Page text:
Special Help for People with Serious and Challenging Disorganization

Faith Manierre has special training in working with people who have more serious problems with disorganization, as well as people with hoarding tendencies. In fact, she’s the only professional organizer in Connecticut with this specialized education. Combined with Faith’s passion for her work, her empathy for and patience with clients, and her creativity, you couldn’t make a better plan for overcoming challenging disorganization than working with Faith.

Expert help for people with chronic disorganization

Faith’s passion for her work, along with her education and experience, leads to long-term relationships with clients who need more sustained help. She builds trust with clients and engages with them in a way that creates lasting changes. Find out more about setting up time to talk by phone with Faith to get the process started.

If you’re looking for help with chronic clutter or the more serious organization problems resulting from depression, Attention Deficit Disorder, Obsessive Compulsive Disorder, hoarding, or Traumatic Brain Injury, you’ve come to the right place. Faith has special training in—and years of experience with—working with people who need gentle, patient help to put their lives in order.

More about hoarding and challenging disorganization

What is chronic or challenging disorganization?

The Institute for Challenging Disorganization (ICD) defines chronic and challenging disorganization this way:

Chronic disorganization is having a past history of disorganization in which self-help efforts to change have failed. The disorganization is undermining the current quality of life, and there is an expectation of future disorganization.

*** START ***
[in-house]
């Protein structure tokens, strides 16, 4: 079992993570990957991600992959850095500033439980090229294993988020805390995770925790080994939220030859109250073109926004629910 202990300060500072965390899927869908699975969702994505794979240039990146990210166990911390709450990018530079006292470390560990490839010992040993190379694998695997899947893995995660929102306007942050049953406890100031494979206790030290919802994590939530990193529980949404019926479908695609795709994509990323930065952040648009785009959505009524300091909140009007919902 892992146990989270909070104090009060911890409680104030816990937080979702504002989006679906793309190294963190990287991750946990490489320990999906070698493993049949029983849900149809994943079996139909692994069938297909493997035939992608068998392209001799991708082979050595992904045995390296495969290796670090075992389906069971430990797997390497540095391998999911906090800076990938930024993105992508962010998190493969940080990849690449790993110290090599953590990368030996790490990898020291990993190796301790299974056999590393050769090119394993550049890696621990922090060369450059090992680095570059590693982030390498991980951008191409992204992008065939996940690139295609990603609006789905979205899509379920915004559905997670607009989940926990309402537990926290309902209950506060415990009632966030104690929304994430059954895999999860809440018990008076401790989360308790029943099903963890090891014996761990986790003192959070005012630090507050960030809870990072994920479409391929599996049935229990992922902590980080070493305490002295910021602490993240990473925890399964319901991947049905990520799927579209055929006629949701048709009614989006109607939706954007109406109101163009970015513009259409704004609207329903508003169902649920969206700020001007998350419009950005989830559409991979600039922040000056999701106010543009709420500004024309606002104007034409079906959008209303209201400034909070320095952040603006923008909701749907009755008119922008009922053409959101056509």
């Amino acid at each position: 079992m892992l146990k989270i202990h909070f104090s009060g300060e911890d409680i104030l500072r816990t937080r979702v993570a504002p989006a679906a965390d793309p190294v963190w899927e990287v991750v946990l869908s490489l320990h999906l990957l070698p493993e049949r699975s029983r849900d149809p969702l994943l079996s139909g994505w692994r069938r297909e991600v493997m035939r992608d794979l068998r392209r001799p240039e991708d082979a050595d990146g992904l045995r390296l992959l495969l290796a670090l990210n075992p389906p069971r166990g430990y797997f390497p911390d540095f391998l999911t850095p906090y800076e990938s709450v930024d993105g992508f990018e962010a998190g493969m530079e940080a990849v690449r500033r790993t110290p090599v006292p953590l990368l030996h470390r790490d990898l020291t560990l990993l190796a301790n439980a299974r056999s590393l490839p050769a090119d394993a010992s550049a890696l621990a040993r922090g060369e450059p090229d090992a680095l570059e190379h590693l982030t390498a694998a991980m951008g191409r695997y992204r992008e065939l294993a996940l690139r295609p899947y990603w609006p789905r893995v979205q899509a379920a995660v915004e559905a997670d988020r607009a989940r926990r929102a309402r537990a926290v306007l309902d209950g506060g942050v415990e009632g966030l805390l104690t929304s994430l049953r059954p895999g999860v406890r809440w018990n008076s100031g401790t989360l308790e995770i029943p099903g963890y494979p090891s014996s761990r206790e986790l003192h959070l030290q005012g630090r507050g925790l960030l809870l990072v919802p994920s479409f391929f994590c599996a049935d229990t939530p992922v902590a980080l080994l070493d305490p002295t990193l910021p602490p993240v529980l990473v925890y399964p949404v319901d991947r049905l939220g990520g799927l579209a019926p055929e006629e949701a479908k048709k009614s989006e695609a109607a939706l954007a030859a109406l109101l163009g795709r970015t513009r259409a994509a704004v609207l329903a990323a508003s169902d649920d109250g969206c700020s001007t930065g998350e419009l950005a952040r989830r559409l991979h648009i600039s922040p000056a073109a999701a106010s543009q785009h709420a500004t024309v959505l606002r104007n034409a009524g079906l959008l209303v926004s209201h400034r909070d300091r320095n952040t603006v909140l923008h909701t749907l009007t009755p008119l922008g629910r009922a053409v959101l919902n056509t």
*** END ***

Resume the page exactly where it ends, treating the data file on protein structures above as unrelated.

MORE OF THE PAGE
Find ICD fact sheets and information about teleclasses on Chronic Disorganization.

What are some causes of chronic or challenging disorganization?

  • The most common cause of organization problems is Attention Deficit Hyperactivity Disorder (ADHD)/Attention Deficit Disorder (ADD). You might have heard that term applied to school-aged children, but adults also suffer from this neurological disorder that leads to impulsive actions, hyperactivity, and the inability to pay attention.The National Institute of Mental Health (links to http://www.nimh.nih.gov/health/topics/attention-deficit-hyperactivity-disorder-adhd/index.shtml) says that adults with ADHD may have trouble getting organized and sticking to a task. Daily tasks like keeping appointments, attending to paperwork, getting to work on time, and being productive at work and at home can be a challenge for adults with ADHD or ADD.
  • Chronic pain can be another cause of chronic disorganization. It’s hard to plan your day, do your errands, clean your house, and check off items from your to-do list when your body hurts all the time. If you suffer from arthritis, fibromyalgia, chronic fatigue syndrome, or experience chronic pain from another cause, it could play a part in your disorganization.
  • Depression is another condition that can lead to disorganization. It’s hard to stay motivated and organized if you feel hopeless and exhausted most of the time. Sometimes it’s all you can do to get out of bed, let alone organize your kitchen or keep up with a busy work schedule.
  • A traumatic brain injury can also lead to chronic disorganization. Even a mild concussion can lead to problems organizing your time and activities.
  • Other causes of chronic disorganization include short-term memory loss, the beginning stages of Alzheimer’s disease, and post-traumatic stress disorder.

What is hoarding?

Hoarding is the most extreme form of chronic disorganization. Compulsive hoarding is characterized by accumulating objects that most people would consider useless, being unable to get rid of these objects, and finding the resulting clutter disruptive to your life.